One of the many laws of Shemitah deals with the release of financial obligations at the conclusion of the seventh year. Theoretically, this means that any debts owed are discharged. There are obviously many challenges to such policy. Who’s going to lend money knowing the debt will be forgiven? As we exit the Shemitah year, this issue is being addressed in synagogues through the use of such legal items as the prozbol.
It’s important that society as a whole honors its financial obligations. There would be crisis if anybody who wanted to could walk away from debts. However, at times, there are exceptional circumstances and the need to make exceptions.
In the last few years there have been settlements with a number of major banks regarding mortgage servicing, foreclosure and bankruptcy abuses. The banks agreed to pay billions of dollars as restitution for various issues regarding mortgage policies. Much of these funds are translating into benefit to homeowners in the form of lower interest rates, reduced principal and even loan forgiveness.
Imagine receiving a letter stating that your loan plus all accrued interest has been forgiven. If you have a second mortgage that you simply cannot pay or a first mortgage with a high rate of interest, how would your life change if you received such a letter?
I currently work for a major bank, helping people secure mortgages with the understanding that they will repay these mortgages. However, in a prior life I worked as a bankruptcy attorney. In that role I helped people who had experienced financial hardship, to utilize the law to help them discharge or restructure their debt. While I stopped working in this field five years ago, I still have contact with a number of people who I had helped.
One of those people had a second mortgage in the amount of $200,000 which we had tried to negotiate. I offered a partial payment in full settlement of the debt. I was turned down numerous times. The loan went to foreclosure, the borrower responded to the lawsuit and set aside funds to again offer a settlement.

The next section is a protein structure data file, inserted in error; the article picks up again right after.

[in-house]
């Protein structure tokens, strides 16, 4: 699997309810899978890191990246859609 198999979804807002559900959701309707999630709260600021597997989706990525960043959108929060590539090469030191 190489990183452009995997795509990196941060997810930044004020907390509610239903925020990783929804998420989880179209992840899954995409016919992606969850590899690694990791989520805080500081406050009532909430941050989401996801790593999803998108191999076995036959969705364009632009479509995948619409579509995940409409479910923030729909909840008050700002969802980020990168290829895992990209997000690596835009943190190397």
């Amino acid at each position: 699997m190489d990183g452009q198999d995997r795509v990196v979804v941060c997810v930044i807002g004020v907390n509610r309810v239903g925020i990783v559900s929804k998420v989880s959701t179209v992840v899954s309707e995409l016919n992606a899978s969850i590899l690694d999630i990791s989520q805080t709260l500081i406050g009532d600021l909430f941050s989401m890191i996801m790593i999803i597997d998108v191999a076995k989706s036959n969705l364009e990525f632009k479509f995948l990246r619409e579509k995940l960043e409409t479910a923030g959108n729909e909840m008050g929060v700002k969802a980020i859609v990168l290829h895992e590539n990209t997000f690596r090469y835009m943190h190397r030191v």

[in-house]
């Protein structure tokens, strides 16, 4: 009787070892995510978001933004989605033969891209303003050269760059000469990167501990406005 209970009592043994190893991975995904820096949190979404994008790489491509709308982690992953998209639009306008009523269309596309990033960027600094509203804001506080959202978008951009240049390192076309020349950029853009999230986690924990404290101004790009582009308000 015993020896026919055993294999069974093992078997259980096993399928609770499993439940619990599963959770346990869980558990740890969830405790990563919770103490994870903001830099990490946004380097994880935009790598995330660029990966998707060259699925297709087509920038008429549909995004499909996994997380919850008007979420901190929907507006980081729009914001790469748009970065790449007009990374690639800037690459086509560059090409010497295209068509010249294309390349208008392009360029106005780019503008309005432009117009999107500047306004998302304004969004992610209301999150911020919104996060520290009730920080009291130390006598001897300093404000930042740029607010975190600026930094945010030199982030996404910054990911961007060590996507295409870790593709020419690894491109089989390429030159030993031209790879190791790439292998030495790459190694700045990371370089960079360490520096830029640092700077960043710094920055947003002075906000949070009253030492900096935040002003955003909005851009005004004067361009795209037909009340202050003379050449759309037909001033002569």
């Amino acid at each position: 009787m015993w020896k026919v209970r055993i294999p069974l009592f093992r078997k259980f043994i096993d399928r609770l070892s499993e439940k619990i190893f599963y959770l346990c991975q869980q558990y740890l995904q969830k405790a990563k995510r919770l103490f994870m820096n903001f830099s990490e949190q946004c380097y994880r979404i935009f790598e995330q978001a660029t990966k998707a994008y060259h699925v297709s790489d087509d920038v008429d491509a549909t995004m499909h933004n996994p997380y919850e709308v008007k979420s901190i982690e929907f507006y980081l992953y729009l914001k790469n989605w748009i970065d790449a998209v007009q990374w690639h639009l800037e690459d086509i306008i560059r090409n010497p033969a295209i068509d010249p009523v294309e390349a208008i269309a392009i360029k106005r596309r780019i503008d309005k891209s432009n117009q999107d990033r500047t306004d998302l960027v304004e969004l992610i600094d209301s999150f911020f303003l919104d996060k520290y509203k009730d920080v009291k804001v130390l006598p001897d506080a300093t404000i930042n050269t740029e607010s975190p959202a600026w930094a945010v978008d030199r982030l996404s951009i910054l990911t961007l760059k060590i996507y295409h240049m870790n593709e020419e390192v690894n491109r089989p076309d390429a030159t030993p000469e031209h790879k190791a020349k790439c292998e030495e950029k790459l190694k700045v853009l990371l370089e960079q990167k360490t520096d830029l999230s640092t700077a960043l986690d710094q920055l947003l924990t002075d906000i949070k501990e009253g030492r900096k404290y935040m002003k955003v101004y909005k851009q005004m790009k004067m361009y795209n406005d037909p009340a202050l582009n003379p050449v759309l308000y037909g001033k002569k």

Two weeks ago, the bank sent a letter to the borrower forgiving the entire debt along with any interest that was owed. This is truly an unexpected gift.
There are possible ramifications of having your debt forgiven. It will be a negative mark on your credit, but if you are experiencing a hardship it’s likely your credit score has already suffered. You may have to include the amount of forgiveness as current income but there may be an exemption for debt on your primary residence. That’s a question for your tax professional.
In this particular instance, the letter came unsolicited, and without the need of an attorney. Before you incur the cost of an attorney, it may be wise to do a little work on your own. However, if you are having financial difficulty it likely would make sense to seek professional help.
This story is certainly the exception. Don’t expect total forgiveness. However, if you are experiencing financial hardship and especially if you have a second mortgage, go to this link, get educated and contact your bank.
Now is the time to call your bank. Act while the funds are still available. Perhaps there is no connection between this letter and the end of Shemitah. Perhaps it is too much to hope that you could also benefit. However, you have nothing to lose by exploring this possibility except perhaps the obligation to continue making payments you may not be able to afford.
General information concerning the National Mortgage Settlement including settlement documents, general FAQs, and other important documents can be found at www.nationalmortgagesettlement.com
David Siegel is a Home Lending Specialist with Citibank in its Englewood office. Siegel can be reached at [email protected] or 201-419-1330. Call for mortgage rates and compare before you buy.
By David Siegel